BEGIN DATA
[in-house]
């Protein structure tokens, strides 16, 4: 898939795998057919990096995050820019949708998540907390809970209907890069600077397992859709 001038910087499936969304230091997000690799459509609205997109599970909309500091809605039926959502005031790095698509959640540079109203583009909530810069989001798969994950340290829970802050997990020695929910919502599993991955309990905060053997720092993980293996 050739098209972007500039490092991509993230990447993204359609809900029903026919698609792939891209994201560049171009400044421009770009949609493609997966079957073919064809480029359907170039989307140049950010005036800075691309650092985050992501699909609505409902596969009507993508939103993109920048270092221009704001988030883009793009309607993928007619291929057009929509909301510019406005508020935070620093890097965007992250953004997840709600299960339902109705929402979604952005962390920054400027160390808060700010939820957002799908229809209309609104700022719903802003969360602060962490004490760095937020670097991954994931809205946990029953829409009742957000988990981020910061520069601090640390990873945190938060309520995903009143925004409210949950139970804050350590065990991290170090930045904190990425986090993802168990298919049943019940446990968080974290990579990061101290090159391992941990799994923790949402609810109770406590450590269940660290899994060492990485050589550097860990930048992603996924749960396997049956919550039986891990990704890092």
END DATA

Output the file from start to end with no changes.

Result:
[in-house]
């Protein structure tokens, strides 16, 4: 898939795998057919990096995050820019949708998540907390809970209907890069600077397992859709 001038910087499936969304230091997000690799459509609205997109599970909309500091809605039926959502005031790095698509959640540079109203583009909530810069989001798969994950340290829970802050997990020695929910919502599993991955309990905060053997720092993980293996 050739098209972007500039490092991509993230990447993204359609809900029903026919698609792939891209994201560049171009400044421009770009949609493609997966079957073919064809480029359907170039989307140049950010005036800075691309650092985050992501699909609505409902596969009507993508939103993109920048270092221009704001988030883009793009309607993928007619291929057009929509909301510019406005508020935070620093890097965007992250953004997840709600299960339902109705929402979604952005962390920054400027160390808060700010939820957002799908229809209309609104700022719903802003969360602060962490004490760095937020670097991954994931809205946990029953829409009742957000988990981020910061520069601090640390990873945190938060309520995903009143925004409210949950139970804050350590065990991290170090930045904190990425986090993802168990298919049943019940446990968080974290990579990061101290090159391992941990799994923790949402609810109770406590450590269940660290899994060492990485050589550097860990930048992603996924749960396997049956919550039986891990990704890092």